It’s been a long day— after all, your FitBit says you took 13,000 steps today. You sit down on your couch, and your TV wonders if you’d like to continue watching the Narcos episode you paused last night. But no, no, it’s not that kind of day: you tell Sonos to change the song to something more downbeat and set Alexa on a highly important mission for pizza. Fifteen minutes of light Twitter-reading pass, and finally a notification. Within 60 seconds, you open the door for the delivery guy, make sure you’ve got ranch dressing in the refrigerator, and dim the lights so you can enjoy the sunset— all from your smartphone.
Welcome to the Internet of Things
The Internet of Things, or IoT for short, is the hidden strategy that makes nights like these so easy. It’s an incredible idea with a simple goal of making life easier, and not just trivially (re: how fast you can order pizza after a long day of work) but globally. Generally speaking, it’s the idea of integrating all of the data from inanimate objects and systems in your life. Before you get too daunted by that idea, take a look at how the internet of things breaks down:
Step One: Sense
In the IoT, inanimate objects have senses. Not just new gadgets like smartphones, smartwatches, and smart speakers have the power to collect data, but all common things— thanks to micro-sensors embedded in everything from your bedside table to your kitchen sink. All objects can be “smart.”
Step Two: Integrate
Then, everything that can sense starts to communicate, in the same language. Leave the domestic scenario for a minute: It’s not just about Nest thermostats or toasters syncing up with coffee machines— it means car engines can continuously communicate to manufacturers about emissions, water pipes can collect usage data, and farm equipment can sync with weather data.
Step Three: Live
After we’ve modernized things like our transportation, power, manufacturing, and healthcare, our lives will all get a little better. It’s not about having a glamorous smart home; it’s about doing things in a comprehensive, streamlined way that minimizes waste and maximises human benefit. It’s about finally applying the massive amounts of data we’re collecting. Big companies are already working on applications to optimize our infrastructure: main players like Google, John Deere, LG, Maersk, AT&T, Cisco, FedEx, IBM, and Samsung all have IoT projects in the works.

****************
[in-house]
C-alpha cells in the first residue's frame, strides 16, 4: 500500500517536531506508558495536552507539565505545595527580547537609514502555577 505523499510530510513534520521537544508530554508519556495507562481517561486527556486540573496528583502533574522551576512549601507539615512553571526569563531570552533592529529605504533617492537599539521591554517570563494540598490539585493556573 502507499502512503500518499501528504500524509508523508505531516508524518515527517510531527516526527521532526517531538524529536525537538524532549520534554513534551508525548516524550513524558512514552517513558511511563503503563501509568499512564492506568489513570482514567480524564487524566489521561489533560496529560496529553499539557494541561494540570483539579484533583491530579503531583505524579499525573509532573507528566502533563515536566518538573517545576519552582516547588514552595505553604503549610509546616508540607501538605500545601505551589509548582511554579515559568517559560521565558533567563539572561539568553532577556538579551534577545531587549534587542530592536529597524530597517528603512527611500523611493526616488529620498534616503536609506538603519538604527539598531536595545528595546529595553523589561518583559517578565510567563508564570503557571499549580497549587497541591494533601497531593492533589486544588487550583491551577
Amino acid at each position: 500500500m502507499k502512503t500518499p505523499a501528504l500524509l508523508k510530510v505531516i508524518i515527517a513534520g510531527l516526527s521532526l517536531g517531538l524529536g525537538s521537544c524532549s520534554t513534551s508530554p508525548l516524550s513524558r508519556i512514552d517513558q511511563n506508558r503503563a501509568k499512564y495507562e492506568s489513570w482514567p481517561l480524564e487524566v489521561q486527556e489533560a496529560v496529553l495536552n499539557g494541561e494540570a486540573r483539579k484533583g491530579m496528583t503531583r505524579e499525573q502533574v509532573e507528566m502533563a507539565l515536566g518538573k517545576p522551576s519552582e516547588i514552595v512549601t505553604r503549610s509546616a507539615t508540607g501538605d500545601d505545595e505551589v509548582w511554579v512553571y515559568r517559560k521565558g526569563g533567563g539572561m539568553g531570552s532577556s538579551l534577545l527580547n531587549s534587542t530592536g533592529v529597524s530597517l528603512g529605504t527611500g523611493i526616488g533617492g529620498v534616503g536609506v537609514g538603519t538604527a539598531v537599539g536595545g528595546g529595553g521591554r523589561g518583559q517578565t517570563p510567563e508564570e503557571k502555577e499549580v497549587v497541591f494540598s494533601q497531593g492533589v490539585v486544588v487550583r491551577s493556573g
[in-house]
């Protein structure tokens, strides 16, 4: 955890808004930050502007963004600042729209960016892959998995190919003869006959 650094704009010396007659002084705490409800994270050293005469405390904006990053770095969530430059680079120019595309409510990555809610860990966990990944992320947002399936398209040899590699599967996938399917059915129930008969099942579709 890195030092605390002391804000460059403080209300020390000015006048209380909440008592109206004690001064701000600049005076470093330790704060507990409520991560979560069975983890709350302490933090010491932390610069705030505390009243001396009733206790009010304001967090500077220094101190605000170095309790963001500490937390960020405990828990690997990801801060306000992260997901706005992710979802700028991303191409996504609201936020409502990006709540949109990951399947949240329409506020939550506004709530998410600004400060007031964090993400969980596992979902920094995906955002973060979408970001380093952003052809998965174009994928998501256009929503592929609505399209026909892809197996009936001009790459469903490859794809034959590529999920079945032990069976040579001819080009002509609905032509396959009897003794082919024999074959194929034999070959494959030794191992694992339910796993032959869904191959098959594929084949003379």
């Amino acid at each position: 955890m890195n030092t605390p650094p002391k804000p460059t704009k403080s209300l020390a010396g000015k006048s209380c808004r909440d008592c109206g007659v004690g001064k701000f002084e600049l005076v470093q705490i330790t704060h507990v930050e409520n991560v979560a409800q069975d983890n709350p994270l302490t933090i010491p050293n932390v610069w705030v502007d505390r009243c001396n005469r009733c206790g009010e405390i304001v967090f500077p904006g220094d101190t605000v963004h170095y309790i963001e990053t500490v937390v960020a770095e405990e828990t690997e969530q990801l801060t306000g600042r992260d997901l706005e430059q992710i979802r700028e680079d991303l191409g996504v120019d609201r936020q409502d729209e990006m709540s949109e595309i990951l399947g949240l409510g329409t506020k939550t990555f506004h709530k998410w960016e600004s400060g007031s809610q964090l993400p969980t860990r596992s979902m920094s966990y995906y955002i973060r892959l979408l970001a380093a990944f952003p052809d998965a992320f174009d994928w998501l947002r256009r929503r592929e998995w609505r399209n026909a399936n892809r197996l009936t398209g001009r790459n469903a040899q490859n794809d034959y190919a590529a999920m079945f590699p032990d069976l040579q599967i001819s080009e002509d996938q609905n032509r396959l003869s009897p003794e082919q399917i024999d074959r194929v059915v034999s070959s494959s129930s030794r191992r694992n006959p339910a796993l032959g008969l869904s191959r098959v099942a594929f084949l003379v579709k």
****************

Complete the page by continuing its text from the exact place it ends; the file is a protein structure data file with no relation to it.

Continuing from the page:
As Big As the Internet
It’s not a new idea, but that’s the point: the IoT network gets its value from the fact that it will be so seamlessly woven into the fabric of everyday life that it is unnoticeable. It’s an attempt to connect physical things the way the internet has already connected people. Of course, lumping all devices into one giant network is a lofty goal, and not without its pitfalls—receiving notifications from Google Maps about your commute might feel creepy, and your smart accounts and devices could even ruin your birthday with a flood of notifications. But the pros greatly outweigh the cons. LG’s “The boy who beeps” commercial is an adorable personification of the IoT philosophy: when you speak the language of industry, you can change the world. Also, you can also potty train your toddler with the help of the internet of things.
Close your eyes and imagine what the world would be like if inanimate objects could talk. Now, open your eyes and take a look at the next best thing: the internet of things. All of our lives are in for a transformation as we build a network based on the collaboration and optimization of our stuff!